WORKING PAPER 3
Before conducting an initial public offering, the equity of a firm is held by a combination of investors including venture capitalists, managers of the firm, and angel investors (private individualinvestors). The literature has examined the influence of venture capitalist stock holdings andmanagement stock holdings on IPO firm valuation, underpricing, and long term performance andthe role of these investors in the initial public offering.
Pre-IPO investors often have seats on the board of directors and should have considerable power in setting the offer price for the IPO firm(Lerner (1995)). As such, these investors will be able to make decisions that will ultimatelyinfluence the underpricing of the IPO firm, arguably the largest cost of the IPO to the firm going public. But there is one class of investor that has received almost no consideration in the empiricalIPO literature, the individual angel investor. This omission is particularly surprising when Sahlman(1990) and Sohl (2003) estimate the aggregate volume of angel investments to be ten times thenumber of venture capital investments and the finance literature has generally recognized thedeficiency of research in this area (Lerner (1998).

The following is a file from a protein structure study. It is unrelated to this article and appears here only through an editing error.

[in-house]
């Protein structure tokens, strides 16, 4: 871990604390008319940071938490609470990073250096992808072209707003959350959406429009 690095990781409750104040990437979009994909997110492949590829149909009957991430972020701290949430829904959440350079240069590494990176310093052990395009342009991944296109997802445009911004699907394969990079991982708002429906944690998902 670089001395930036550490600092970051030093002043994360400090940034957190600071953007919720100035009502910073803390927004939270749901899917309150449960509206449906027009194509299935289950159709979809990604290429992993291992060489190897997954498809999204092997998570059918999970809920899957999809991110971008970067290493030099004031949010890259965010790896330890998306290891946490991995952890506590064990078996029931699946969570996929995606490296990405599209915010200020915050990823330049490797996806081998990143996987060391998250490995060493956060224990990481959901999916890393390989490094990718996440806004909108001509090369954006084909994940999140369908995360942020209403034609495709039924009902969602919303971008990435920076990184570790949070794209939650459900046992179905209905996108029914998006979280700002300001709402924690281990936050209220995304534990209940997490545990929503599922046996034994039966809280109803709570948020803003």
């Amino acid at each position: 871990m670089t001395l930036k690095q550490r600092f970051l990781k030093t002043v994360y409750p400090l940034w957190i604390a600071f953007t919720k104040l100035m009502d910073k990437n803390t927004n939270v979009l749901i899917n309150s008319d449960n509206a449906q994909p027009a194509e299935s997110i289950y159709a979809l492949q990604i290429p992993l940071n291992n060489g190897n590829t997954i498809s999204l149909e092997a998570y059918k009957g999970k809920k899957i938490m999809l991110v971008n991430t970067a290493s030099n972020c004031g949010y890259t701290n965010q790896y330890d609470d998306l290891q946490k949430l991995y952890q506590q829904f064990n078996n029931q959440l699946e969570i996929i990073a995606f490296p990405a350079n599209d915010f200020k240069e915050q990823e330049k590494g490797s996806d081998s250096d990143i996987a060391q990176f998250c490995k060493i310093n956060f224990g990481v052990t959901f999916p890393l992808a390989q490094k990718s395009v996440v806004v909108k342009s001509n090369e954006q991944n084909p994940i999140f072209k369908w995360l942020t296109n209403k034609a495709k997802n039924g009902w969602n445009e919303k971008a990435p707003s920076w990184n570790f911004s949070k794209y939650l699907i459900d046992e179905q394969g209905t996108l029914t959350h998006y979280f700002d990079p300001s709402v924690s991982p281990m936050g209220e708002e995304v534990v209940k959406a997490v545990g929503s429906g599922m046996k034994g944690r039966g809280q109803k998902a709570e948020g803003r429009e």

The paper attempts to fill this void in theliterature, examining the role of angel investors in the process of bringing firms into the publicmarkets.Angel investors are important for several reasons. First, they often make investments instart-up firms at dollar amounts far smaller than one would tend to find for venture investors (Sohl,1999, 2007). Such early stage investments are likely to have a large influence not only on thesuccess of the firm, but also on its management, governance, and operations. Second, angelinvestors do not have the agency problems inherent in venture capital investments. Angels investtheir own money where venture capitalists are money managers and invest capital provided by their limited partners. This fundamentally changes the incentives of the venture capitalists. Pre-IPOinvestors are concerned about the liquidity provided to their investment by taking the firm publicand the return on their investment.
Where angels are concerned most about the return of their